3.) Follow the steps on the cards. Have your student move a clothespin as you complete each step on the right hand side of the card. In the first step, you will model the word for your student. I would do this maybe 5x or so.
Move the clothes pin down, this is the fun section! Have your student touch the circle as he/she says the sound. I would do this at least 5x for each word so that you can get in as many trials as possible.
You could also use pom poms, play dough, dry erase markers, or paint dabbers to mix things up. These fine motor activities are really great for kiddos who need to keep moving their hands!
Finally, move the clip to the last step. In this step the student practices saying the word as independently as possible.
This articulation activity is awesome because, once your student is familiar with the process, you can review and practice all fall long. They make a great warm up or exit activity for your speech therapy sessions!
These cards do all the things a good speech therapy resource does:
We need to talk and I want to be 100% honest with you. I am not an expert Speech-Language
Pathologist. There are many, many things I don’t know.
Phew! *Wipes brow* Serious moment done! Now that you know
that I will NEVER pretend to be anything I am not; we can talk about narratives
and their role in speech therapy.
The reason I need you to know I am not an expert SLP is because I used to know nothing about teaching narratives. I didn’t even know I should be working on them! I discovered their importance while reading some reviews on The Informed SLP. (Seriously-click that link to check it out, it might just change your speechie life.)
Why Should I be Working on Oral Narratives in Speech Therapy?
I am so glad you asked! As it turns out, there are quite a few reasons you should be working on narratives, but for this post I am going to focus on the three that stood out to me.
The first reason is that when you work on narrative skills, there is evidence that suggests that other language skills may improve simultaneously. My understanding is that the trick here is not to get caught up in perfecting the “microstructure” of stories, but instead to focus on improving students understanding of the “macrostructure”. (In case you need a little refresher, when I say microstructure, I am talking about things like grammar, vocabulary, syntax, etc. When I say macrostructure, I am referring to the bigger story elements such as the character, setting, problem, and solution.)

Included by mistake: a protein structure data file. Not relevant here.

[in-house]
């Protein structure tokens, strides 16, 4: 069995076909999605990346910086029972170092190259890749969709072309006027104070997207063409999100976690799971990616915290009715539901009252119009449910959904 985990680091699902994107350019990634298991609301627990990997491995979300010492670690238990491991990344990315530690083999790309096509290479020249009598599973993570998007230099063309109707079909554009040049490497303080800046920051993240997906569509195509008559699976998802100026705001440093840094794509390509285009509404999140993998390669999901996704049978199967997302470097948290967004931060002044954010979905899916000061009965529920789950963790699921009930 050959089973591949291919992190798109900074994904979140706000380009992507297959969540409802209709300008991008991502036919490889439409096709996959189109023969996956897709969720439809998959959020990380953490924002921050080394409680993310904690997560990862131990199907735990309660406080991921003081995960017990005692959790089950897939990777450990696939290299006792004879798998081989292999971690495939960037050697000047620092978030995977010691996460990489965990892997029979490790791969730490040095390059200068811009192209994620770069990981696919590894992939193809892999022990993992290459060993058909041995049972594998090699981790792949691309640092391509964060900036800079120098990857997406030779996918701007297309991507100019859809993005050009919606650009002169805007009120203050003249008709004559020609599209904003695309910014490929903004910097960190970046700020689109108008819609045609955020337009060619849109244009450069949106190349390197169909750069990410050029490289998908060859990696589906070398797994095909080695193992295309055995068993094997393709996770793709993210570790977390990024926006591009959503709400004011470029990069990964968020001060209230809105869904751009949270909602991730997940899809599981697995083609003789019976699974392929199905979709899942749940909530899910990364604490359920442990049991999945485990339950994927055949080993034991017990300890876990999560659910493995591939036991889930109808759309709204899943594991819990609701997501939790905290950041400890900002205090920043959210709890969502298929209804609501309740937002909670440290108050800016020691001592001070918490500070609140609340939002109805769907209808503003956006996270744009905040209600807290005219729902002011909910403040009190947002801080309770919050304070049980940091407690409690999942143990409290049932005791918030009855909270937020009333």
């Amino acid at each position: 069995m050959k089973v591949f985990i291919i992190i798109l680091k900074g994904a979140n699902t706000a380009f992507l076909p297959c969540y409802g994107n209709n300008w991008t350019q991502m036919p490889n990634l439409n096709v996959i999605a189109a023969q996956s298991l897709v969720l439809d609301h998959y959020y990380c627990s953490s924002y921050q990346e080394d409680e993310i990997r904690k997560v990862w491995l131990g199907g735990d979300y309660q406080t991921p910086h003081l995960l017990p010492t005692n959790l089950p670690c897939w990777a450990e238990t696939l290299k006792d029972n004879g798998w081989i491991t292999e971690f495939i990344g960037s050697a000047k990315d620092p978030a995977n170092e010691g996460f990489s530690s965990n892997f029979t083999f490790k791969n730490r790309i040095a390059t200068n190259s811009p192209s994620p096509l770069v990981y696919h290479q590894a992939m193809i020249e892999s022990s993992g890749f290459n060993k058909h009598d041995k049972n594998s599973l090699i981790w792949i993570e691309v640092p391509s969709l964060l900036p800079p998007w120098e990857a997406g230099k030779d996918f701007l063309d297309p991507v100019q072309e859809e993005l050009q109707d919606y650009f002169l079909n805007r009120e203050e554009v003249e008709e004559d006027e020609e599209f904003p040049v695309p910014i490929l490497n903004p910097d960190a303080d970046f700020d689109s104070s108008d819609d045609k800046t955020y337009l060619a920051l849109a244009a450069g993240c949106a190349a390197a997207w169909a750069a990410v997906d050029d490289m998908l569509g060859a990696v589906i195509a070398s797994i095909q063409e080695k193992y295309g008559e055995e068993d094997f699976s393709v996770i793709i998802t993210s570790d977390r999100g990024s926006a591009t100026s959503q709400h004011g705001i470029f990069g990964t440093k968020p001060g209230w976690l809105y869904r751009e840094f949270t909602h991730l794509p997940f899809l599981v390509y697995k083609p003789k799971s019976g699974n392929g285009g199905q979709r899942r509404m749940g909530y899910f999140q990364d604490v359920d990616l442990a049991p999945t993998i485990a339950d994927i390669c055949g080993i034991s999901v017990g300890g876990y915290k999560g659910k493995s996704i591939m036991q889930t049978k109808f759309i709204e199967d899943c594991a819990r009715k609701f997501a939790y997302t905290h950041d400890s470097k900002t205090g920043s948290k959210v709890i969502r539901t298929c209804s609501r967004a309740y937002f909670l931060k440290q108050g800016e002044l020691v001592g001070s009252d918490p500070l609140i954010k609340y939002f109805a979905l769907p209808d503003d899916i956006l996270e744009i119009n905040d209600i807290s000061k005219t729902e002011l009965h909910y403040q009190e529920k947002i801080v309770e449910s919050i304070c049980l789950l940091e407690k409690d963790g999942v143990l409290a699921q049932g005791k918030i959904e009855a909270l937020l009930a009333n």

Do you know what else gets better when you work on oral narrative skills? WRITING SKILLS! We know that we need to be working on writing skills in therapy (after all, writing is written language). But typically, we only have about 30 minutes at a time to get our speech business done and, oh my word, writing takes FOREVER. It almost feels like a waste of a session when you spend the entire 30 minutes helping each of the four students in your mixed group write two, maybe three sentences. I’m just saying, if the people who know more about these things than me say that when you work on oral narratives it also helps with writing skills, I think we should be giving it a try. I am all about efficiency, and what is more efficient than working on two things at once?
According to ASHA, storytelling deficits are indicative of pragmatic language disorders. (Click the link here if you want to read what ASHA has to say). So working on oral narratives not only helps students with receptive and expressive and writing deficits, but it ALSO helps with social language disorders?! That is like working on four things at once! If working on two things is efficient, what does that make working on four things?
How Do Oral Narrative Skills Develop?
As it turns out, narrative skills actually begin to develop when children are very young. (As I began researching this topic, I read this article that showed me that my two-year-old son is already learning narrative skills!) When we are talking about how narrative skills develop, it gets pretty complex really quickly. I am not even going to attempt to break down the complexity of these development skills, but I am going to tell you the basic hierarchy I developed that I think makes a good starting point for your everyday speech therapist.
Retelling Stories About Familiar Routines:
In the first stage, children are talking about familiar routines. Since they
have done these things before, they have an easier time sequencing and
organizing the story.
Retelling Past Personal Experiences: In the
second stage students begin to tell a story that actually happened to them. It
requires students to pull an event from their long-term memory and sequencing
skills might deteriorate slightly.
Retelling a Fictional Story: The next
step is having your students retell a fictional story. This is best done with
stories that have easy to identify characters, settings, problems, and